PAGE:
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Tony Levin's sound on "Lovetown"...

Discussion in 'Basses [BG]' started by dwjazz54, Dec 7, 2005.


  1. dwjazz54

    dwjazz54

    Jan 21, 2003
    Jersey City, NJ
    On the Peter Gabriel track "Lovetown" (for the movie Philadelphia ), Tony Levin's tone is sick . I mean, it is hot with a capital "H".

    Only problem is, it was played on an Ashbory bass. You know, the little dinky plastic toy with rubber strings (LOL I know we have die-hard Ashbory fans here; I'm just having a little fun!). I had the opportunity not long ago to try out an Ashbory, and I just hated playing it; it's just not for me.

    So now, the question: How to get that sick tone from a regular fretless bass? I'm going to assume there are no 34" scale rubber strings.

    Would you have to EQ a special way (and what is it)? Or is it a lost cause?

    Anything, and I mean anything , to keep an Ashbory out of my hands! :scowl:
     
  2. bassisten

    bassisten

    Sep 15, 2004
    Bergen, Norway
    Hi there!


    Well, you could start mounting a piezo-pickup on your bass. That's one of the things that makes the Ashbury sound the way it does.

    I had a fretless 6-string bass with both magn. pickups and a piezo, really nice sounds...
     
  3. jburtonca

    jburtonca

    Nov 25, 2000
    Ottawa, Canada
    I have an Ashbory bass and another piezo bass; a Godin Z-111 (no longer made). The Z-111 is a solid-body fretted bass similar to the Turner Electroline and is strung with Thomastik Acousticore strings. The tone is huge, full and upright-like. Having said all that, you just can't beat the Ashbory for massive bottom end. :D

    Jeff
     
  4. dwjazz54

    dwjazz54

    Jan 21, 2003
    Jersey City, NJ
    Thanks all, but I gotta bump the thread!
     
  5. dwjazz54

    dwjazz54

    Jan 21, 2003
    Jersey City, NJ
    And.....................again.
     
  6. stretch80

    stretch80

    Jan 31, 2005
    One option:
    I have a fretless Epiphone El Capitan 5-string abg, with piezo pickups and flatwounds, that has amazing bottom. The low B combined with the big body and piezos gives you serious low end options. I'm not sure that it's still made, tho.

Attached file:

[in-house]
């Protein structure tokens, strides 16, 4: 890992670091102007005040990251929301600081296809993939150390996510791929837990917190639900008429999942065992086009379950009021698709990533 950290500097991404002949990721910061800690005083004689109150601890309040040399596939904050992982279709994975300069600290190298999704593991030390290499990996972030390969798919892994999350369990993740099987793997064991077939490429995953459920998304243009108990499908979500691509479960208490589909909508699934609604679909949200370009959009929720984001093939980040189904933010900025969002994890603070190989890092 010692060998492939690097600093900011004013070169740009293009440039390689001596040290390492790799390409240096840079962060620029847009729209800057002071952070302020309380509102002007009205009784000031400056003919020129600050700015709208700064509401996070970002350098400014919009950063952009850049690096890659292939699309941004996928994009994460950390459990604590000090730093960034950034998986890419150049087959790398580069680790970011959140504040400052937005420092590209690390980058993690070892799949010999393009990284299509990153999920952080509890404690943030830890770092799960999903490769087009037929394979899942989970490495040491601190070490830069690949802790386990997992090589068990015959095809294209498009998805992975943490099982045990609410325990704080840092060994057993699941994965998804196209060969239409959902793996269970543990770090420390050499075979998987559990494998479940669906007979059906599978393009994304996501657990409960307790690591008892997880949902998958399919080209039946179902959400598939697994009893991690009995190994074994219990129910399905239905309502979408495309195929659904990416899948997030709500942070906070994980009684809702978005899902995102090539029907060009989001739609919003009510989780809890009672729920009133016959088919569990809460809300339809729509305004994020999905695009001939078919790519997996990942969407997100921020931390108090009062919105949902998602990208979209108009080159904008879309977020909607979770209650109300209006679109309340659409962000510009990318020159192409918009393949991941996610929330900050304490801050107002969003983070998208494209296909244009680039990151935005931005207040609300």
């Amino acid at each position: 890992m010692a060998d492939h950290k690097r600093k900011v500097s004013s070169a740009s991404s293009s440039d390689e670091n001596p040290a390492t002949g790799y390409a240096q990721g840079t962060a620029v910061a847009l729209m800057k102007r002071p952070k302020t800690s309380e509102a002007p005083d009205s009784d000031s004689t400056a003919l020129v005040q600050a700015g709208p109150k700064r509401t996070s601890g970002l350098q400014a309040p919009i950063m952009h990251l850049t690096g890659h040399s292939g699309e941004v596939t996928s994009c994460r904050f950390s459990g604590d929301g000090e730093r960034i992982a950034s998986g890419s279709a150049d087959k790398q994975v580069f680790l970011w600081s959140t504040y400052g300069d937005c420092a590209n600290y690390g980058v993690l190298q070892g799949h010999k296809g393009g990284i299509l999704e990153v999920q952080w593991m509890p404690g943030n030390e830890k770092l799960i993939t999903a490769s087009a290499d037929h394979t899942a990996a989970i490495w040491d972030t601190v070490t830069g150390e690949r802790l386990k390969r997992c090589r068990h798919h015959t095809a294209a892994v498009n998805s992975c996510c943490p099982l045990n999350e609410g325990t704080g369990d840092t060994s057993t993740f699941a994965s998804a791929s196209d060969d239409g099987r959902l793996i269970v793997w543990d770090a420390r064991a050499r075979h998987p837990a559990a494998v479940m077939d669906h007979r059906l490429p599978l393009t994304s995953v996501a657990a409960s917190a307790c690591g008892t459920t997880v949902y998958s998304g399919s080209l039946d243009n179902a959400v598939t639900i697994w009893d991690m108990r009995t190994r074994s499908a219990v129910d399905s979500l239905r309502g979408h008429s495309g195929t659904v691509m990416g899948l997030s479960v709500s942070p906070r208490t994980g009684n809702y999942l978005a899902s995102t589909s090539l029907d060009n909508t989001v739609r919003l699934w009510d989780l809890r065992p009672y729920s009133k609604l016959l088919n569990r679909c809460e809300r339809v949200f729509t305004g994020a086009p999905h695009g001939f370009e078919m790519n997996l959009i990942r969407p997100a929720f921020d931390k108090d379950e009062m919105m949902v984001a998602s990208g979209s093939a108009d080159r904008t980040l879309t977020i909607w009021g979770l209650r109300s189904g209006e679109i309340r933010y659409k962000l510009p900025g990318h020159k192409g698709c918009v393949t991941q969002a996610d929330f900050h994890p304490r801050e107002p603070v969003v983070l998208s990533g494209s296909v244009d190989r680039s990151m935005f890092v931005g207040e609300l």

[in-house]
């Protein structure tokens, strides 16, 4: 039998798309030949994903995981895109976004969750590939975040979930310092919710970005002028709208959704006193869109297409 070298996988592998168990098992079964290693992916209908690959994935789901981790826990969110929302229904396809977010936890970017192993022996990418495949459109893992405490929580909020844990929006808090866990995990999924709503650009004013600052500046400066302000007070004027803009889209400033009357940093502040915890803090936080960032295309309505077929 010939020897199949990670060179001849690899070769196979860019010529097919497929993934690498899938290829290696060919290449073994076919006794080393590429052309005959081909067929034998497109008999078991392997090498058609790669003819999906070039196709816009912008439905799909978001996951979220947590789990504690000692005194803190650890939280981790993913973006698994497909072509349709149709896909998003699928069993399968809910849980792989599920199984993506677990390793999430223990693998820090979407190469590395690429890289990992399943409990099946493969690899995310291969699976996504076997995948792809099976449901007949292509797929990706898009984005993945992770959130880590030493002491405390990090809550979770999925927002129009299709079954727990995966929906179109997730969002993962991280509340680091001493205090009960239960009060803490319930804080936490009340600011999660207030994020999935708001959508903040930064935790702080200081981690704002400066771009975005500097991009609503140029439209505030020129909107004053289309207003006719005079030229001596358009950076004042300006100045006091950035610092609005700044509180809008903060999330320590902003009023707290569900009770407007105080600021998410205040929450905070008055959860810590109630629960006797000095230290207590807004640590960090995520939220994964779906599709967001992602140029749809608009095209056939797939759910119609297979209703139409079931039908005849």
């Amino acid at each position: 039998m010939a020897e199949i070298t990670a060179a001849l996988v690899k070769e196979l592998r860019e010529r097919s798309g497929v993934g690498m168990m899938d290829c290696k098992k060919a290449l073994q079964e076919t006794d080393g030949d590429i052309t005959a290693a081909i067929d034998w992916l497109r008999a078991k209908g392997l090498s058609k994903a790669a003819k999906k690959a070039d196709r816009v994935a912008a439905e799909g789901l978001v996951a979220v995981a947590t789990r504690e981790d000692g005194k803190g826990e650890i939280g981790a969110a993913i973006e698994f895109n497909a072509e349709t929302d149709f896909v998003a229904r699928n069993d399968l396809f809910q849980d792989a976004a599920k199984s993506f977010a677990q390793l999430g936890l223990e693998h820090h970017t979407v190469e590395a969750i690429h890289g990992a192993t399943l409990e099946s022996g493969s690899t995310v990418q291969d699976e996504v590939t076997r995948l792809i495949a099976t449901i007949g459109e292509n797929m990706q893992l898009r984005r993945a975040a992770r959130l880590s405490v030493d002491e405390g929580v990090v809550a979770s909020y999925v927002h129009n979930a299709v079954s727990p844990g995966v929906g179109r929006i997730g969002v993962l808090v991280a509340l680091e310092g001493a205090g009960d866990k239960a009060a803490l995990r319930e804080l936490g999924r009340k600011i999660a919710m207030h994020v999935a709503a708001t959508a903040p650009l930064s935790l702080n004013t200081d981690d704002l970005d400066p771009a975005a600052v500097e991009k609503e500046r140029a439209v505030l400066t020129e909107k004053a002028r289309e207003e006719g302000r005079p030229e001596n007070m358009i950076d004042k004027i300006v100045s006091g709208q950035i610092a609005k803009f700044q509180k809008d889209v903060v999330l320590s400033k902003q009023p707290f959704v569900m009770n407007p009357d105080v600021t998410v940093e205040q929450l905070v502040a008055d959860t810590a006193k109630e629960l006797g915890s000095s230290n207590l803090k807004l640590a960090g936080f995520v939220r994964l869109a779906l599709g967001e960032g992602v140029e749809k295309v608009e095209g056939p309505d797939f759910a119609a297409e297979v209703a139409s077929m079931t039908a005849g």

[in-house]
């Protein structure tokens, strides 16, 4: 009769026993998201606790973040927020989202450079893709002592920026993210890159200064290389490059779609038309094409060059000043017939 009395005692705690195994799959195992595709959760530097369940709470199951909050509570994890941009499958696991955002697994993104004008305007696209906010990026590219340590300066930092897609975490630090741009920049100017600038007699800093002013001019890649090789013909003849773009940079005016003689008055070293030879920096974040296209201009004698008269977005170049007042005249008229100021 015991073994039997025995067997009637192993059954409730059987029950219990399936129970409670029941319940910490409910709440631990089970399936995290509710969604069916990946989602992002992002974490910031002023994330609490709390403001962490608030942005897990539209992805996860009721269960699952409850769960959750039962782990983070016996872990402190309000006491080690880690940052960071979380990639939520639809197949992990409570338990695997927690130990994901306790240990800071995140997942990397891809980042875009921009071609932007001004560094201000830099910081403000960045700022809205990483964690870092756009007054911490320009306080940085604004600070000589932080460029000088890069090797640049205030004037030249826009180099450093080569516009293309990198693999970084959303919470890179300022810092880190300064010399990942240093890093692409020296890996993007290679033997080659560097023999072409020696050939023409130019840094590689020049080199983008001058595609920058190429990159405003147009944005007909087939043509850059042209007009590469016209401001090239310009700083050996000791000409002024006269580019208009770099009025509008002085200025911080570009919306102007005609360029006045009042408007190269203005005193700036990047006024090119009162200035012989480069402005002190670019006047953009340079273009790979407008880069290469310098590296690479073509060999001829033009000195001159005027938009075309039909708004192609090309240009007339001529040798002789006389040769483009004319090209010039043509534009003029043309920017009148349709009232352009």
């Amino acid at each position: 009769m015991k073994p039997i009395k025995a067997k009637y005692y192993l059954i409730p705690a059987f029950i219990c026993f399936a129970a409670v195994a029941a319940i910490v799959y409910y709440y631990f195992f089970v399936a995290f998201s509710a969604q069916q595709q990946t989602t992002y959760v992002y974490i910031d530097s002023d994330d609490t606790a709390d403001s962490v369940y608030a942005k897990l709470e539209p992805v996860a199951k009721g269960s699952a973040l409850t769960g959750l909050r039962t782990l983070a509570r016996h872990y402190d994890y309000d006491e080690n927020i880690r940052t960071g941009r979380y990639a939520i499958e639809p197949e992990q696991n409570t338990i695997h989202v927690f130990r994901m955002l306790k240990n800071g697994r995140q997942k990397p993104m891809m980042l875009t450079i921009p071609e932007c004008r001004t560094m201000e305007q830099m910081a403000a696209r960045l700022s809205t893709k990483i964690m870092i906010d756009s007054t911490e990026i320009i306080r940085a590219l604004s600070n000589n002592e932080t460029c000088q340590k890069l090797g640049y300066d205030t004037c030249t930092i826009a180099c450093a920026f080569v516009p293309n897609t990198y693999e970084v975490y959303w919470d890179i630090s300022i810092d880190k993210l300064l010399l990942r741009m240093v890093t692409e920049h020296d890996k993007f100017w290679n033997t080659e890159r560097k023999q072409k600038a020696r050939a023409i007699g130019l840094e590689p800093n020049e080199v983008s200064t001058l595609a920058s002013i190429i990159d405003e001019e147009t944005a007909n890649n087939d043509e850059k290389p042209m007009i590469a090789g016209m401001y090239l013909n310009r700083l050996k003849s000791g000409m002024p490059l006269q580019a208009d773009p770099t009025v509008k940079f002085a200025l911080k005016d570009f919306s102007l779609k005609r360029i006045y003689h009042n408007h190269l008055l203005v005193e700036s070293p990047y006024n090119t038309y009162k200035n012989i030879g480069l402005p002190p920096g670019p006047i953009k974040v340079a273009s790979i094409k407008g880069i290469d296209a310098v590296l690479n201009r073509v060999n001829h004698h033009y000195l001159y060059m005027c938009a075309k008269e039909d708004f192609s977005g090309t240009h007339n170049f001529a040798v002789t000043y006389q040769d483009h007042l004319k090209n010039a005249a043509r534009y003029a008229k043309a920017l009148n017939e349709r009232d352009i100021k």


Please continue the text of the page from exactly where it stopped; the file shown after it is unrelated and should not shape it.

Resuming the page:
If you've got a fretless, you could try putting on flats, detuning a step or two or three and raising the action. An octave generator would be interesting added to that...

    hmmm.. I may need to try that! :)
     
  7. T-34

    T-34

    Aug 11, 2005
    France, Paris region
    I clearly hear the bass subharmonizer working on this track. Ashbory is cool instrument but it want go so low itself.
     
  8. Bob_Ross

    Bob_Ross Supporting Member

    Dec 29, 2012
    What strings does a Turner Renaissance come with?
     
  9. zortation

    zortation

    Dec 26, 2011
    Toronto, ON
    He loves using a truck load of effects on his bass. God knows what he used, it always sounds great though.
     
  10. dlmarquez

    dlmarquez Supporting Member

    Jan 5, 2007
    Tacoma Washington
    Turner Ren's come with TI acousticore strings, and Rick Turner recommends you use ONLY TI Acousticores on the renaissance basses. It has to do with the design parameters of the neck and truss rod. At least that was the case a few years back when I had a rennaisance 5
     
  11. chris_b

    chris_b

    Jun 2, 2007
    A double bass would get you close.

    If I was playing this is a band I'd just use my 5 string P bass with flats. Maybe some foam to kill most of the dynamics but I wouldn't beat myself up trying to get this exact sound.

    The magic is in how it's played. If you play it well you'll be 99% there.
     
  12. lug

    lug

    Feb 11, 2005
    League City, Tx
    It's going to be hard to mimic that quick decay an Ashbory gets naturally. You can kinda get it with a Kala but you may just hate them as much. :D
     
  13. chadds

    chadds

    Mar 18, 2000
    Playing an Ashbory is about playing it the way it wants to be played. Throwing some P bass technique on it just doesn't work. The YouTubes of famous players on the solid body Kalas demonstrates this. (The Kalas and Ashborys are quite different too. TMI but the many string formula give different responses and feels.) They are getting those piezos to clack and distort because they aren't playing with finesse. Just a different animal.
    You let those strings bloom and respond. You can play funk and play fast too. Not trying to convince you.
     
    Last edited: Mar 1, 2016
  14. Bob_Ross

    Bob_Ross Supporting Member

    Dec 29, 2012
    QFT